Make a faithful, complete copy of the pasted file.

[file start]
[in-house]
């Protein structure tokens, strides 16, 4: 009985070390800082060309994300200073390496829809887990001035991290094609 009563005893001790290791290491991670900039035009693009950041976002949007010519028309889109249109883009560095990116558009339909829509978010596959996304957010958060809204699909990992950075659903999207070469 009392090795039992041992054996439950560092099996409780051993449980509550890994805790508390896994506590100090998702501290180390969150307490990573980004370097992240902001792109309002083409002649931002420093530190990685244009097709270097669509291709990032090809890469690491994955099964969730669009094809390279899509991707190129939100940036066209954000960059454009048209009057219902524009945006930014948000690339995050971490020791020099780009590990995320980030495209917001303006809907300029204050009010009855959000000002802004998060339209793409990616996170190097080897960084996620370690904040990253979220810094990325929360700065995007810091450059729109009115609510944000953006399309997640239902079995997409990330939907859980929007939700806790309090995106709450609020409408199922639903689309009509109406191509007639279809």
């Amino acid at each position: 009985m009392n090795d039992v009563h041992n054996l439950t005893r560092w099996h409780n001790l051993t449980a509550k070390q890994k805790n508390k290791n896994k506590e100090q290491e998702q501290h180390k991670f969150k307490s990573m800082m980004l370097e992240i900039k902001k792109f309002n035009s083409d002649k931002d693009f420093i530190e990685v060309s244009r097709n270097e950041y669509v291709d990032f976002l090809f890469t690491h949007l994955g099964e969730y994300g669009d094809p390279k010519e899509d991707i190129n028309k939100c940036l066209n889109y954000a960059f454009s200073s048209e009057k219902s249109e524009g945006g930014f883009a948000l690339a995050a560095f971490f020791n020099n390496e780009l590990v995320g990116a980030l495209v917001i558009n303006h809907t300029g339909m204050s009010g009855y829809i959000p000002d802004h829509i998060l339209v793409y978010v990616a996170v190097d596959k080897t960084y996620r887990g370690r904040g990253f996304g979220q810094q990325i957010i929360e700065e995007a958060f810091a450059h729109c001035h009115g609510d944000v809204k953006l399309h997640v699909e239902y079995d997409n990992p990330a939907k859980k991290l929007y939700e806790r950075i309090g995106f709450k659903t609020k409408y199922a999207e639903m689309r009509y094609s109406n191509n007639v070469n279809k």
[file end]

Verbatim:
[in-house]
């Protein structure tokens, strides 16, 4: 009985070390800082060309994300200073390496829809887990001035991290094609 009563005893001790290791290491991670900039035009693009950041976002949007010519028309889109249109883009560095990116558009339909829509978010596959996304957010958060809204699909990992950075659903999207070469 009392090795039992041992054996439950560092099996409780051993449980509550890994805790508390896994506590100090998702501290180390969150307490990573980004370097992240902001792109309002083409002649931002420093530190990685244009097709270097669509291709990032090809890469690491994955099964969730669009094809390279899509991707190129939100940036066209954000960059454009048209009057219902524009945006930014948000690339995050971490020791020099780009590990995320980030495209917001303006809907300029204050009010009855959000000002802004998060339209793409990616996170190097080897960084996620370690904040990253979220810094990325929360700065995007810091450059729109009115609510944000953006399309997640239902079995997409990330939907859980929007939700806790309090995106709450609020409408199922639903689309009509109406191509007639279809």
């Amino acid at each position: 009985m009392n090795d039992v009563h041992n054996l439950t005893r560092w099996h409780n001790l051993t449980a509550k070390q890994k805790n508390k290791n896994k506590e100090q290491e998702q501290h180390k991670f969150k307490s990573m800082m980004l370097e992240i900039k902001k792109f309002n035009s083409d002649k931002d693009f420093i530190e990685v060309s244009r097709n270097e950041y669509v291709d990032f976002l090809f890469t690491h949007l994955g099964e969730y994300g669009d094809p390279k010519e899509d991707i190129n028309k939100c940036l066209n889109y954000a960059f454009s200073s048209e009057k219902s249109e524009g945006g930014f883009a948000l690339a995050a560095f971490f020791n020099n390496e780009l590990v995320g990116a980030l495209v917001i558009n303006h809907t300029g339909m204050s009010g009855y829809i959000p000002d802004h829509i998060l339209v793409y978010v990616a996170v190097d596959k080897t960084y996620r887990g370690r904040g990253f996304g979220q810094q990325i957010i929360e700065e995007a958060f810091a450059h729109c001035h009115g609510d944000v809204k953006l399309h997640v699909e239902y079995d997409n990992p990330a939907k859980k991290l929007y939700e806790r950075i309090g995106f709450k659903t609020k409408y199922a999207e639903m689309r009509y094609s109406n191509n007639v070469n279809k």